There’s been some interesting developments on the international front in the area of space sciences that involves a Malaysian. The United Nations has reappointed Dr. Mazlan Othman (apparently Malaysia’s first astrophysicist, and former director of Malaysia’s space agency) as the director of its little known Office for Outer Space Affairs (UNOOSA). Here’s a little bit more about Dr. Mazlan from an article in the Malaysian Insider:
Mazlan attended the University of Otago in 1975 earning a Bachelor of Science (honours) and returned to Malaysia as the country’s first astrophysicist, and worked to create a curriculum in astrophysics at the national university, as well as to build public awareness and understanding of astronomy and space issues. Her interest in public education was rewarded in 1990 when then Prime Minister Tun Dr Mahathir Mohamad put her in charge of the Planetarium Division of the Prime Minister’s Department, overseeing development of Planetarium Negara, Malaysia’s national planetarium in Kuala Lumpur. After the planetarium opened in 1993, Othman was made Director General of the government’s new Space Science Studies Division, where she launched a microsatellite development programme. She received a full professorship the following year. In November 1999, then United Nations secretary-general Kofi Annan named Mazlan as Director of the United Nations Office for Outer Space Affairs (UNOOSA) in Vienna but she returned to Malaysia in July 2002 on the request of Dr Mahathir o serve for five years as the founding Director General of Angkasa, the Malaysian National Space Agency, where her work led to the launch of the first Malaysian astronaut, Sheikh Muszaphar Shukor. She was reappointed as UNOOSA director in 2007 by Secretary-General Ban Ki-moon, and left Angkasa to return to the post that December.
A British news report claims that she will be some sort of ambassador and first point of contact if indeed we do encounter E.T. sometime in the near future. A simple google search for ‘Mazlan Othman’ will reveal how viral this tabloid rumour has become. Even Paul Davies has come out to comment about it! As reported by Discovery Channel News: “We consider it our job, and have for many years, to cover this topic,” Paul Davies, astrobiologist and chair of the group, told Boyle. “We have no idea who this person is or where the U.N.’s coming from, but they don’t seem to follow through very well.”
Unfortunately, Dr. Mazlan and the U.N. have come out to strongly deny that. Her actual portfolio is a bit more down to Earth… or Earth Orbit, I would say. At UNOOSA she deals with issues of international cooperation in space, prevention of collisions and space debris, use of space-based remote sensing platforms for sustainable development, coordination of space law between countries, and the risks posed by near-earth asteroids, among other topics.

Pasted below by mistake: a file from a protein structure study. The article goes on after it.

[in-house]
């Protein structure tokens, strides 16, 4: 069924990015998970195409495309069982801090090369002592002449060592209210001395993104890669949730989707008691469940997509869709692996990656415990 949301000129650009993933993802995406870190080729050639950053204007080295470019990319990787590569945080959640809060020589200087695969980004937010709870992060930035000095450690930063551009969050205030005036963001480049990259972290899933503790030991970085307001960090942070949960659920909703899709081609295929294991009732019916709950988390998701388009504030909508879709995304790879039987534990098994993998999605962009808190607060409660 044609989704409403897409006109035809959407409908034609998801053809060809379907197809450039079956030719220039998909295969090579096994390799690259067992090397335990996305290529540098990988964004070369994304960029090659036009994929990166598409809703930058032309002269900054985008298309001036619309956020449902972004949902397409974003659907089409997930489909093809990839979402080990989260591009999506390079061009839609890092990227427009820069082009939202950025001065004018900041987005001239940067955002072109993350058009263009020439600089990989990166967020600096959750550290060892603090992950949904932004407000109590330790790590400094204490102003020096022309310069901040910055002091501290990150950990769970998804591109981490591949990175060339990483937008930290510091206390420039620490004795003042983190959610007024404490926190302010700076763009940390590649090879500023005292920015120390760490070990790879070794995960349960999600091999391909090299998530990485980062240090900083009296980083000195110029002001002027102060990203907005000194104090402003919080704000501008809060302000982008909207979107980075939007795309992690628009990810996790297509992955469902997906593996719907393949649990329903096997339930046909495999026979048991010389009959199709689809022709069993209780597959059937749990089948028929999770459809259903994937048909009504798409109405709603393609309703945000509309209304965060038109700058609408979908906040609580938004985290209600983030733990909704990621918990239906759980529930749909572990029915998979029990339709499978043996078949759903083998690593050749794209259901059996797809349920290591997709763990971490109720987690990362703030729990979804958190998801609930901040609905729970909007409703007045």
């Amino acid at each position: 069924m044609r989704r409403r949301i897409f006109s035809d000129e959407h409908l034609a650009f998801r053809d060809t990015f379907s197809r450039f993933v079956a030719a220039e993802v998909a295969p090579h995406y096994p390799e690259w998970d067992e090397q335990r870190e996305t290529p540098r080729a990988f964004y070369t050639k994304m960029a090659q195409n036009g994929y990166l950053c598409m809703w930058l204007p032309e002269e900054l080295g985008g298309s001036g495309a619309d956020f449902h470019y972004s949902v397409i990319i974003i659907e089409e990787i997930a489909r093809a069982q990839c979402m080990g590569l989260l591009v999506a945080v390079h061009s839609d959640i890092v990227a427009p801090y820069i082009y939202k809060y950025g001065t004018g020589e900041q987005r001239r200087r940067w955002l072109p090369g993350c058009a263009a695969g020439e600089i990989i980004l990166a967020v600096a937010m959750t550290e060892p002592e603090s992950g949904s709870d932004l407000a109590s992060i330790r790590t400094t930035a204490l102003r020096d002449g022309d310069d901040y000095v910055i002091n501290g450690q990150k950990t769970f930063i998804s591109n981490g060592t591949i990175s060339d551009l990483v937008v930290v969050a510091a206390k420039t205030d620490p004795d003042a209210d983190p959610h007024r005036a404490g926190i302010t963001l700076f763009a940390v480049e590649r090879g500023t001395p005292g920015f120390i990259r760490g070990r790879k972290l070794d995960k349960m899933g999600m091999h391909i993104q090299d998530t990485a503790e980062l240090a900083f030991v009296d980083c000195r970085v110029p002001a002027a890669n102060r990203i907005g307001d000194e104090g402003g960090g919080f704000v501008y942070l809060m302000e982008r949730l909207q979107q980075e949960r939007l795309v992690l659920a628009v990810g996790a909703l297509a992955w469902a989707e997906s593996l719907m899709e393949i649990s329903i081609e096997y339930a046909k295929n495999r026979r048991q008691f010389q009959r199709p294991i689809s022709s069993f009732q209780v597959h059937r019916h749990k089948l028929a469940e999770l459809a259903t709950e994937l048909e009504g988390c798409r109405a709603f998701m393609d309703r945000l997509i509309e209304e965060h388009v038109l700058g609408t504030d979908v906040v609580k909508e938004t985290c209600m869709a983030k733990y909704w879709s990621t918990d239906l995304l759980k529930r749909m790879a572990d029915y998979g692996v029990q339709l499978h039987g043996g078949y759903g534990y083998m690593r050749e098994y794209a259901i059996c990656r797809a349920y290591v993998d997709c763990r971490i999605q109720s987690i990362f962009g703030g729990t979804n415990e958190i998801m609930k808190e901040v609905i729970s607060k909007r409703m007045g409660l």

Personally, although I have doubts about the Malaysian Space Agency, (or ANGKASA) and its capabilities, not to mention the dodgy fighter plane deals and controversies linked to the sending of Malaysia’s first cosmonaut (or space tourist, depending on your views) to space, I have to say that I feel proud for Dr. Mazlan. I don’t know her on a personal level, but from what I read about her, she’s really passionate about astronomy and astronomy education. I’d really like to meet her one day if I get the chance, and I hope I do someday in the course of my work. On the other hand, I was quite disappointed by some of the comments posted by some of the readers of the Malaysian Insider which berates her achievements, just because she’s a Malaysian. And of course, these comments came from fellow Malaysians who couldn’t believe that a Malaysian could succeed on an international stage. The fact that Dr. Mazlan will be giving a talk at a Royal Society meeting speaks volumes about her credentials. I did a quick search on the NASA Astrophysics Data System (ADS) and found a list of her publications – looks like she worked on stellar astrophysics early in her career (or during her PhD), but has since been writing mainly about astronomy education. Well, I guess she’s chosen to take that path – which is no bad thing! I guess the good thing coming out of all this is that Dr. Mazlan is getting lots of international publicity (albeit some are negative)!